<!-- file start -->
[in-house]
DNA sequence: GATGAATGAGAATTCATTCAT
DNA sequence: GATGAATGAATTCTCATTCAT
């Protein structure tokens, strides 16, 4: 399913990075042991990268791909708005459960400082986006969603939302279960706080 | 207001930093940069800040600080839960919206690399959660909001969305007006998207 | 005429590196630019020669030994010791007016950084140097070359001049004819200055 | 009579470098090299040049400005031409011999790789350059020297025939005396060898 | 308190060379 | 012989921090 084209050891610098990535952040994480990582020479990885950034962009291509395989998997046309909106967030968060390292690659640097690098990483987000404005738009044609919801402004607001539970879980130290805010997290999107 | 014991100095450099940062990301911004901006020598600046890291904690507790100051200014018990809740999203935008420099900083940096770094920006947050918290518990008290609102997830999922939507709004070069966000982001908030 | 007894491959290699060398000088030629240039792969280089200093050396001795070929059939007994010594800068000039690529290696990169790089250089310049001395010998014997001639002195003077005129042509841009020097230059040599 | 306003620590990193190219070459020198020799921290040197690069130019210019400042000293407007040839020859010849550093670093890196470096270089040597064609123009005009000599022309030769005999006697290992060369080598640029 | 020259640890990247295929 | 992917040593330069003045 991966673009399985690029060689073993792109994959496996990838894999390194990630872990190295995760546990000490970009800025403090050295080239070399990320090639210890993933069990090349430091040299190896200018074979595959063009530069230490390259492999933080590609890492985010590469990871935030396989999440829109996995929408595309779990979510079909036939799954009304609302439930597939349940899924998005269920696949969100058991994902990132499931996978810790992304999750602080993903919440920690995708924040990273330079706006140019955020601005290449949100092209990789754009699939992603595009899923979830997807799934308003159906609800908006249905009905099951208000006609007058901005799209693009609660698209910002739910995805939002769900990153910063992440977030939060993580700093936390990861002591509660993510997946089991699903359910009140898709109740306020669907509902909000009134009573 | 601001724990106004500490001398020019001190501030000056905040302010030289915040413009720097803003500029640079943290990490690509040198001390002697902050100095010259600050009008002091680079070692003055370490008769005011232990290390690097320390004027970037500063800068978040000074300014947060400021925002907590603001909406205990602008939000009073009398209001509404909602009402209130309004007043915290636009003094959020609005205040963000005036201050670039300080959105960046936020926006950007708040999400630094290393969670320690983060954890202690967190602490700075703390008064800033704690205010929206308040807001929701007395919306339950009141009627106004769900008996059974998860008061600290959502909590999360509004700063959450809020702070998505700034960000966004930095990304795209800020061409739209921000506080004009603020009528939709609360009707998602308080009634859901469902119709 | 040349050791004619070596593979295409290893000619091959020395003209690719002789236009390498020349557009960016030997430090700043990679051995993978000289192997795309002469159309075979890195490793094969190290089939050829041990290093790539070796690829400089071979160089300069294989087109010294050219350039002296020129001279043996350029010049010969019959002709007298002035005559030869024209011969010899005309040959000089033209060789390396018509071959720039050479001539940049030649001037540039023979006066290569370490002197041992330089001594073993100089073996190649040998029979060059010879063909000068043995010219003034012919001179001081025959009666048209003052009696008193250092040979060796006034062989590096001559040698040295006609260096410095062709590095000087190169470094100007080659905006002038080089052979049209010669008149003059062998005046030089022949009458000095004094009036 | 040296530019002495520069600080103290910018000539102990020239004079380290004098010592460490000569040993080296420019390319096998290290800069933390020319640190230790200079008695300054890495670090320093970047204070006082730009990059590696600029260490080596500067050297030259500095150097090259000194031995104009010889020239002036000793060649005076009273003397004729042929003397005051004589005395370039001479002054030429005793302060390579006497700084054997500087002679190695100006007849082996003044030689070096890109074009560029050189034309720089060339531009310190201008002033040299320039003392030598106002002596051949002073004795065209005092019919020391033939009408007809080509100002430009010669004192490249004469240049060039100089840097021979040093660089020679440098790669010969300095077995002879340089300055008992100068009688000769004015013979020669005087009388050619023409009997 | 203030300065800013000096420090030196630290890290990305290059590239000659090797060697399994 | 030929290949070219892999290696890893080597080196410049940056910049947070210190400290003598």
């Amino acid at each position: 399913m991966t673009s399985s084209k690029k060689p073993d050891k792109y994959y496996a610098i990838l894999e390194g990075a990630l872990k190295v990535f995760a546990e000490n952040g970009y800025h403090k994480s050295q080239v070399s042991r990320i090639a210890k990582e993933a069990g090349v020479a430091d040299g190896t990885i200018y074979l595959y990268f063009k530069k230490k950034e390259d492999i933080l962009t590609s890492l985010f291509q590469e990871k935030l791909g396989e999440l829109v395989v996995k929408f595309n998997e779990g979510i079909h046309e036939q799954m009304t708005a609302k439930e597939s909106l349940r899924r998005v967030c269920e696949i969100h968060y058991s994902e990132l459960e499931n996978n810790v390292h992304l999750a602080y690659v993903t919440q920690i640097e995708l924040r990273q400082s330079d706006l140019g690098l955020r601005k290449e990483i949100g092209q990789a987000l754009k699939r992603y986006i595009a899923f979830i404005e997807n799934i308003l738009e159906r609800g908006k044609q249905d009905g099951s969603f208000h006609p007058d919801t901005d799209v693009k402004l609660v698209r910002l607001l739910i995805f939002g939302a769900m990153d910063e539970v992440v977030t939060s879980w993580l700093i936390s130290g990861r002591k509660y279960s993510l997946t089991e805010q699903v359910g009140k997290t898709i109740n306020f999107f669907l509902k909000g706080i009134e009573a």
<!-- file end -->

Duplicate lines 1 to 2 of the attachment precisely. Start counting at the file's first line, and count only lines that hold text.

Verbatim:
[in-house]
DNA sequence: GATGAATGAGAATTCATTCAT